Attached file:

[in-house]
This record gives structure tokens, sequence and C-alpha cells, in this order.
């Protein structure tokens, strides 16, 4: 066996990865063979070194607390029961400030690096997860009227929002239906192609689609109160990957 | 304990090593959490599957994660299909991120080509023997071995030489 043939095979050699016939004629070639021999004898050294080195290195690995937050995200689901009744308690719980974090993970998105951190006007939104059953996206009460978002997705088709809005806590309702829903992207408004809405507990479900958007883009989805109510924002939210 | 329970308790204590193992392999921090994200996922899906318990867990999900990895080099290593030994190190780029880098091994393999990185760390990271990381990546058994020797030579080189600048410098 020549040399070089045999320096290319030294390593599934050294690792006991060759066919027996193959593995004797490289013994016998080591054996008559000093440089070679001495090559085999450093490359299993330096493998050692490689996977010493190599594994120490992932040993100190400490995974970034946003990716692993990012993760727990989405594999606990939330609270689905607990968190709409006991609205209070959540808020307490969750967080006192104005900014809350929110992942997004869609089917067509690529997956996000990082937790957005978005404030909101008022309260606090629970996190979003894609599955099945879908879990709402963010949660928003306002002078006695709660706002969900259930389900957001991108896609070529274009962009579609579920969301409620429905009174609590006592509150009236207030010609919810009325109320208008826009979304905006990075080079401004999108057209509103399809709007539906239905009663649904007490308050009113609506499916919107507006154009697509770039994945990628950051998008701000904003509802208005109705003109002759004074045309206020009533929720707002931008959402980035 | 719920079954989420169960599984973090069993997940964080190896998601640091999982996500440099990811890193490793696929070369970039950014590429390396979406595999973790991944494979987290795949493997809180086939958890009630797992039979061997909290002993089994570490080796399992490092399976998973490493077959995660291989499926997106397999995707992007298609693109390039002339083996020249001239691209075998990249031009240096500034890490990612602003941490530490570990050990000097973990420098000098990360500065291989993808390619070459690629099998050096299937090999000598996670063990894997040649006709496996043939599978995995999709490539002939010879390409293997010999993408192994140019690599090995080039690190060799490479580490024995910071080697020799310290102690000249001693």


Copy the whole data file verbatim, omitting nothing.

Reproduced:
[in-house]
This record gives structure tokens, sequence and C-alpha cells, in this order.
């Protein structure tokens, strides 16, 4: 066996990865063979070194607390029961400030690096997860009227929002239906192609689609109160990957 | 304990090593959490599957994660299909991120080509023997071995030489 043939095979050699016939004629070639021999004898050294080195290195690995937050995200689901009744308690719980974090993970998105951190006007939104059953996206009460978002997705088709809005806590309702829903992207408004809405507990479900958007883009989805109510924002939210 | 329970308790204590193992392999921090994200996922899906318990867990999900990895080099290593030994190190780029880098091994393999990185760390990271990381990546058994020797030579080189600048410098 020549040399070089045999320096290319030294390593599934050294690792006991060759066919027996193959593995004797490289013994016998080591054996008559000093440089070679001495090559085999450093490359299993330096493998050692490689996977010493190599594994120490992932040993100190400490995974970034946003990716692993990012993760727990989405594999606990939330609270689905607990968190709409006991609205209070959540808020307490969750967080006192104005900014809350929110992942997004869609089917067509690529997956996000990082937790957005978005404030909101008022309260606090629970996190979003894609599955099945879908879990709402963010949660928003306002002078006695709660706002969900259930389900957001991108896609070529274009962009579609579920969301409620429905009174609590006592509150009236207030010609919810009325109320208008826009979304905006990075080079401004999108057209509103399809709007539906239905009663649904007490308050009113609506499916919107507006154009697509770039994945990628950051998008701000904003509802208005109705003109002759004074045309206020009533929720707002931008959402980035 | 719920079954989420169960599984973090069993997940964080190896998601640091999982996500440099990811890193490793696929070369970039950014590429390396979406595999973790991944494979987290795949493997809180086939958890009630797992039979061997909290002993089994570490080796399992490092399976998973490493077959995660291989499926997106397999995707992007298609693109390039002339083996020249001239691209075998990249031009240096500034890490990612602003941490530490570990050990000097973990420098000098990360500065291989993808390619070459690629099998050096299937090999000598996670063990894997040649006709496996043939599978995995999709490539002939010879390409293997010999993408192994140019690599090995080039690190060799490479580490024995910071080697020799310290102690000249001693």